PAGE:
TUNIS: Turnout was low in Tunisia on Monday as people voted in a referendum on a controversial draft constitution that grants the president wide powers, amid a months-long political crisis in the country.
Voter turnout reached 11.8 per cent by 1 pm, according to the head of the election commission Farouk Bouaskar.
Polling stations opened at 6 am (05:00 GMT) and are due to close at 10 pm.
Bouaskar expected more people to head to the polls in the evening, especially young voters, the official TAP news agency reported.
The opposition has called for a boycott and accused President Kais Saied of seeking to establish an autocracy in Tunisia, once considered the sole democratic success story of the Arab Spring.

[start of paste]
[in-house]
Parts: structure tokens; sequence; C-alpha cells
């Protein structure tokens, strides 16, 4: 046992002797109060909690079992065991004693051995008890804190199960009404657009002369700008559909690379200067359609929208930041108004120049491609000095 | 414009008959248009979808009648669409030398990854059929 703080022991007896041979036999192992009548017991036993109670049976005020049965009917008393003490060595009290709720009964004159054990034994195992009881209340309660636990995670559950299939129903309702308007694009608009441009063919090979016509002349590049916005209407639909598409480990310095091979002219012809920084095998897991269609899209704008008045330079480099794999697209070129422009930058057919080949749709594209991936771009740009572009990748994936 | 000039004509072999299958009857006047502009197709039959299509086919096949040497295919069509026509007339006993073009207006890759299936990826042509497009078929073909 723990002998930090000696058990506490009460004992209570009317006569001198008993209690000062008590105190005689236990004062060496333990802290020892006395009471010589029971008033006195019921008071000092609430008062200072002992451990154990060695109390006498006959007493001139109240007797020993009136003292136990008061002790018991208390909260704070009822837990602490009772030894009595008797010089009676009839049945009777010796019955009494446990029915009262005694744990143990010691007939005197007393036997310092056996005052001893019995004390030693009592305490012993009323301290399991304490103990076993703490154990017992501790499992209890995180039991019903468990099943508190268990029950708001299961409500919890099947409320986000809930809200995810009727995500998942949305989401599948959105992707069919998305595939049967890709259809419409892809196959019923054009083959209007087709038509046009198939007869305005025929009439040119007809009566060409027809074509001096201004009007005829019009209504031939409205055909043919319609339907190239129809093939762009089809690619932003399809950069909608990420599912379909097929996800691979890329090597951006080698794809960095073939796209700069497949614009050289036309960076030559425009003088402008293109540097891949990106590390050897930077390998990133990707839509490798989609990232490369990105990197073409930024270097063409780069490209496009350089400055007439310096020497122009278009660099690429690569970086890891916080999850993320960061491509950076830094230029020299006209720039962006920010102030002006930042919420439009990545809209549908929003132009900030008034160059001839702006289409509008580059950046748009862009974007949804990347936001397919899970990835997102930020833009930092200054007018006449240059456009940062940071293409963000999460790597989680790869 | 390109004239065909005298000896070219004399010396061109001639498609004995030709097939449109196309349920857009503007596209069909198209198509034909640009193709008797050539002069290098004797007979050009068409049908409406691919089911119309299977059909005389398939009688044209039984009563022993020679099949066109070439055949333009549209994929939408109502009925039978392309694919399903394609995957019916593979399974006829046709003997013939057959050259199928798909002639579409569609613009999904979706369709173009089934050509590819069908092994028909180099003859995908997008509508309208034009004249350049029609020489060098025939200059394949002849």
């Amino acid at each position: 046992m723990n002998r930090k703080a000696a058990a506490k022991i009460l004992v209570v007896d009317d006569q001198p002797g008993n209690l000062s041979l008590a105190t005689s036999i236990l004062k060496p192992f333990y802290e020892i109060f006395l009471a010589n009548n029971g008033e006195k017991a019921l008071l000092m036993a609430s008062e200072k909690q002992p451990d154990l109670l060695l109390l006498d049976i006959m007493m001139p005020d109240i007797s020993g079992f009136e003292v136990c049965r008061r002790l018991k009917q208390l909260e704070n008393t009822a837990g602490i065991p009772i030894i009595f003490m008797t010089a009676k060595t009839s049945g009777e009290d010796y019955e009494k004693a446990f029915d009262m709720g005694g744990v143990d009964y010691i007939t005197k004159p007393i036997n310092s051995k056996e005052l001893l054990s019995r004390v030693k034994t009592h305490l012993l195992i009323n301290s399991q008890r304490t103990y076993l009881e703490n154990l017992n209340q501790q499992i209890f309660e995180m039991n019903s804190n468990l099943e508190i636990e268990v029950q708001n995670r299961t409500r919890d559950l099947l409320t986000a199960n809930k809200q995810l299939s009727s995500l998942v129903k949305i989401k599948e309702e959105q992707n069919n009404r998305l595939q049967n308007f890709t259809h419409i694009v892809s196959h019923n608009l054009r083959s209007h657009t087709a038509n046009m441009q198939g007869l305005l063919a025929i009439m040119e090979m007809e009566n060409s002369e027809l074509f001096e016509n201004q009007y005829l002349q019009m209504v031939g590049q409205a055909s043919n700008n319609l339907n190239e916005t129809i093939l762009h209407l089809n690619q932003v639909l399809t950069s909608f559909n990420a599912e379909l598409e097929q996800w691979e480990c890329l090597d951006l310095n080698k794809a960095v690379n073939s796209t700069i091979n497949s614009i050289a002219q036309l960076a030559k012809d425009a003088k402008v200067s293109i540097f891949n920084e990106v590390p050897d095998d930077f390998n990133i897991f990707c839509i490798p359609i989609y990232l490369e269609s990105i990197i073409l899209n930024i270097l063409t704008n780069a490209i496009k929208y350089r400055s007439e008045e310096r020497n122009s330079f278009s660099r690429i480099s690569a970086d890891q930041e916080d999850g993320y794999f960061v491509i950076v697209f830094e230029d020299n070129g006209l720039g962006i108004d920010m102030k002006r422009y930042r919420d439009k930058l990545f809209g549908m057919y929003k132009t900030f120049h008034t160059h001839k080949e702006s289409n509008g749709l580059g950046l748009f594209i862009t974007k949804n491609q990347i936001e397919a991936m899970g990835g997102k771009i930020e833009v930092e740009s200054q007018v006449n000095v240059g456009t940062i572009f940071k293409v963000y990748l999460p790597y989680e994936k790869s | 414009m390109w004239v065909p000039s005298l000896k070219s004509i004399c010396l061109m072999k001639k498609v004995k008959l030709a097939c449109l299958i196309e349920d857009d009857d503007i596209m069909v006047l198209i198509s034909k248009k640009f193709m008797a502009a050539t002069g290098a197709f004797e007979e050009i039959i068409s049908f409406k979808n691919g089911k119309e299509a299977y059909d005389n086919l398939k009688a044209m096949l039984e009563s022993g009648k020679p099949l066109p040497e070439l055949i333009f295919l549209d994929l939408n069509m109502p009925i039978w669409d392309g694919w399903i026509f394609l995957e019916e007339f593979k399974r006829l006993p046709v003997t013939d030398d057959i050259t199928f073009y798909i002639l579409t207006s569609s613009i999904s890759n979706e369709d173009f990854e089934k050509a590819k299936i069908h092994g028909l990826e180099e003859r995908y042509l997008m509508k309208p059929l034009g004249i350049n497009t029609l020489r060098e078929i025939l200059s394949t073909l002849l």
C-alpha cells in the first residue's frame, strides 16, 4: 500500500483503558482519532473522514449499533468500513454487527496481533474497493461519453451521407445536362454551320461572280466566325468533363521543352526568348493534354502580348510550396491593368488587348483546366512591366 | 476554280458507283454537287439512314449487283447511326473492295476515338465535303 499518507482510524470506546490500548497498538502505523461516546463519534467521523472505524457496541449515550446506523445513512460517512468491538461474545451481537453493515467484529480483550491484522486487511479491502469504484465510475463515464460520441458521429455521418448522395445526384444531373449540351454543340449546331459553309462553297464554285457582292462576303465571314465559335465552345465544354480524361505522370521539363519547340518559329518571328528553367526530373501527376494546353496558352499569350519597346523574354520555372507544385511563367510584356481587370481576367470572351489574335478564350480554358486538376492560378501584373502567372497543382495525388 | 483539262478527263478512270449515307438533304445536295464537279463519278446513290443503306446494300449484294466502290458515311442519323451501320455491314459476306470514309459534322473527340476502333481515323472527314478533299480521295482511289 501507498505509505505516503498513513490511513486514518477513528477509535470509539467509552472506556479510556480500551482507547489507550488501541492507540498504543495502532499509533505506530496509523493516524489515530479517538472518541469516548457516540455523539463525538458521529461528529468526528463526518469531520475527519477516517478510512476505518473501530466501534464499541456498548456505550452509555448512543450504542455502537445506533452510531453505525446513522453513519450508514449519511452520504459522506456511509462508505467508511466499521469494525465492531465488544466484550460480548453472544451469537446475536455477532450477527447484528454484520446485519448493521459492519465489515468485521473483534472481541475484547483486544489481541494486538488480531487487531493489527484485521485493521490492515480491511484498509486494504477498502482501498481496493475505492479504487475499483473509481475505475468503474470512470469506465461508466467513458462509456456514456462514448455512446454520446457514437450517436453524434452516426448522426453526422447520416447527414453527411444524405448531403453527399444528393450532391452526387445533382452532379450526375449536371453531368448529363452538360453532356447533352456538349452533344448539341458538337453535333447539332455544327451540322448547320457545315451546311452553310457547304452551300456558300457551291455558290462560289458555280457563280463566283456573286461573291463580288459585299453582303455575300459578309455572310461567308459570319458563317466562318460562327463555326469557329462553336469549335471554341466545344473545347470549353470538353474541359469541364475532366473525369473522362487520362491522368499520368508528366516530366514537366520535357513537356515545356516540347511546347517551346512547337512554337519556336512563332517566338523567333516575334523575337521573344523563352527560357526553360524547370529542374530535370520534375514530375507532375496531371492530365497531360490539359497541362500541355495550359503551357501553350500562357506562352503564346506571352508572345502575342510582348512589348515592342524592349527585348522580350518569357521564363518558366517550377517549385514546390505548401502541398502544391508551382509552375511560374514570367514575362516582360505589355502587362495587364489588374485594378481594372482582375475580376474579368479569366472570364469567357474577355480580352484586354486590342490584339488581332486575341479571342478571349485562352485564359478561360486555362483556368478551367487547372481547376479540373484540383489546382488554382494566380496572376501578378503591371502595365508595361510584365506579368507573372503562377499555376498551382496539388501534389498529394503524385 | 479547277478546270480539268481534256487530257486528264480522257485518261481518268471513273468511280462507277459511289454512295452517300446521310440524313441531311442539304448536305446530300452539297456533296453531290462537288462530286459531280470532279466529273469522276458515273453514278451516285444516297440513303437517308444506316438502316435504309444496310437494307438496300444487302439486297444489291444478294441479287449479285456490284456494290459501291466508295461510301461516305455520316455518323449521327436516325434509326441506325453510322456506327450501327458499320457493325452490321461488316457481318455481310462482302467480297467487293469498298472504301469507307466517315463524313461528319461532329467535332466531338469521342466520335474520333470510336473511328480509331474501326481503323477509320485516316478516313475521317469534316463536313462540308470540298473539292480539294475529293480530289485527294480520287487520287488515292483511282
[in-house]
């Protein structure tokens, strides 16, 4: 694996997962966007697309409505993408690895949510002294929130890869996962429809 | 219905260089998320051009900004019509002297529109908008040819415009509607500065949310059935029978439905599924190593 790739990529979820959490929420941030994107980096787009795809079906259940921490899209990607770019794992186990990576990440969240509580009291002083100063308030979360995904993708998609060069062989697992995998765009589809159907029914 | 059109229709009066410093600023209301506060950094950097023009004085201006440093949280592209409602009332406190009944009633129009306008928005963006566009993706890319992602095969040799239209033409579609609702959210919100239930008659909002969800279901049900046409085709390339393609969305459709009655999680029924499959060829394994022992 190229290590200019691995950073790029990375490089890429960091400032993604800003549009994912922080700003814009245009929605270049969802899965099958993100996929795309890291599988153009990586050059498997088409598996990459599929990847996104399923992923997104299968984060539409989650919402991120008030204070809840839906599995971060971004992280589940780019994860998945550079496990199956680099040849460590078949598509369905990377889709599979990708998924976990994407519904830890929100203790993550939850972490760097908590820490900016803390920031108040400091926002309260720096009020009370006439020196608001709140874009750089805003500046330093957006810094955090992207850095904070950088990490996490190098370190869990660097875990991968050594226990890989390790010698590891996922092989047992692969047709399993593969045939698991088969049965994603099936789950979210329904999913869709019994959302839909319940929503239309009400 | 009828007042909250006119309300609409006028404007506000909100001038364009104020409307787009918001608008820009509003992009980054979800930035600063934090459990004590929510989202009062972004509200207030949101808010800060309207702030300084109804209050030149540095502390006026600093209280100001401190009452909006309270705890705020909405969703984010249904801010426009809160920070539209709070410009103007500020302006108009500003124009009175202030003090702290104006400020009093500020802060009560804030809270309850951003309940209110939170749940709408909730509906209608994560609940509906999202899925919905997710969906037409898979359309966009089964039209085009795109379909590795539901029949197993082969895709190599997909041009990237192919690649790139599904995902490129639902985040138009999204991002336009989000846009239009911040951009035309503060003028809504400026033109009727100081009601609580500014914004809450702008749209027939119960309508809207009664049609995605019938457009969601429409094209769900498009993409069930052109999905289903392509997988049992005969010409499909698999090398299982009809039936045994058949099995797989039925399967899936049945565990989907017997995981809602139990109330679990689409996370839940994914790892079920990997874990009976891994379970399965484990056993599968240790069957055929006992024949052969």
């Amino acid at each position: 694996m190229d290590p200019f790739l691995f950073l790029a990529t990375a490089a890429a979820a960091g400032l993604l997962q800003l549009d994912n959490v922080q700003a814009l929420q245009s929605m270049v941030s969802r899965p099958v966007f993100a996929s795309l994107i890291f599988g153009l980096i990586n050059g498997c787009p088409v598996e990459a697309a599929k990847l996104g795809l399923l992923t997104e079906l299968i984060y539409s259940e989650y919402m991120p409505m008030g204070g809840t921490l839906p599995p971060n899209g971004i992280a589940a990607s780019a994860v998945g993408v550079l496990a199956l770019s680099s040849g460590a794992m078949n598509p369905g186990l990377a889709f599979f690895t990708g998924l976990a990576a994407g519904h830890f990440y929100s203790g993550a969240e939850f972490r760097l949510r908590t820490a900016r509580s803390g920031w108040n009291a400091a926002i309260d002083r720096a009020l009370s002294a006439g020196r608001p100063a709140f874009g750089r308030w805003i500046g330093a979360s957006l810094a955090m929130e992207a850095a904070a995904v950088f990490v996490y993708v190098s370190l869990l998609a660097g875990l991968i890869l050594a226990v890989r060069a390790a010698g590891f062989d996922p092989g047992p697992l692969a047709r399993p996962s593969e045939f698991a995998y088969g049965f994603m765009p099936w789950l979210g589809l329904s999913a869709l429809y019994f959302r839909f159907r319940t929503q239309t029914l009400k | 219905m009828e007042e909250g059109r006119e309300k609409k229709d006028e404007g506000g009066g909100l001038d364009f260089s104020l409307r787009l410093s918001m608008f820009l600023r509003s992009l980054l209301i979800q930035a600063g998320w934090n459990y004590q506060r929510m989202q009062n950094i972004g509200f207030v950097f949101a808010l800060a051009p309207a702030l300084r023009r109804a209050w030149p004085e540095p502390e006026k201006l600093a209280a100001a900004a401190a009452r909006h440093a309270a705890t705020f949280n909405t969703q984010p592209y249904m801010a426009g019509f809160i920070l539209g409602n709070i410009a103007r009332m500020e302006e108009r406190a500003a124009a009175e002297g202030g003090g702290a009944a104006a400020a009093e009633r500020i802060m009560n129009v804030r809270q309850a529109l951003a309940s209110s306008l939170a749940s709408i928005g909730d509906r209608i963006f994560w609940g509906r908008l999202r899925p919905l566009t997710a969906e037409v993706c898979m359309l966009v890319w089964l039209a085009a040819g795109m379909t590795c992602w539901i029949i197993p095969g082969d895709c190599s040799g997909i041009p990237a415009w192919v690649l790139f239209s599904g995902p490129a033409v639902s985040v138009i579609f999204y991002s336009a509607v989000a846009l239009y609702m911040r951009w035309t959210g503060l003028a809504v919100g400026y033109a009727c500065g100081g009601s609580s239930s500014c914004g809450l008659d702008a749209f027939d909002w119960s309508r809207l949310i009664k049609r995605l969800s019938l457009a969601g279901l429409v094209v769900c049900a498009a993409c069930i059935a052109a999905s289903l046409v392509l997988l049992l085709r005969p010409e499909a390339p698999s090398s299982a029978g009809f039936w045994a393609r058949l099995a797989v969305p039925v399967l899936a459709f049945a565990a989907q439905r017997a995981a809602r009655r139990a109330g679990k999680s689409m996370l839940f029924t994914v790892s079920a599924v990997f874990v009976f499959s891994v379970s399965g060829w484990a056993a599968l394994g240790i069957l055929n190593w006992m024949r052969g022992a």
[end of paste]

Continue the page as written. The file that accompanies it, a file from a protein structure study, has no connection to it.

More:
The vote comes exactly a year after Saied unseated the government and suspended parliament, part of a string of measures the opposition decried as a “coup.”
The North African country has since been in political turmoil, with the opposition staging street protests against Saied.
“We will establish a new republic... different than the one that existed in the past 10 years and even before that,” Saied told state television before casting his ballot.
In March, Saied dissolved parliament, led by Islamist Ennahda movement, and later sacked dozens of judges for alleged corruption.
Saied, who took office in 2019, has defended his moves, saying they were in line with the constitution.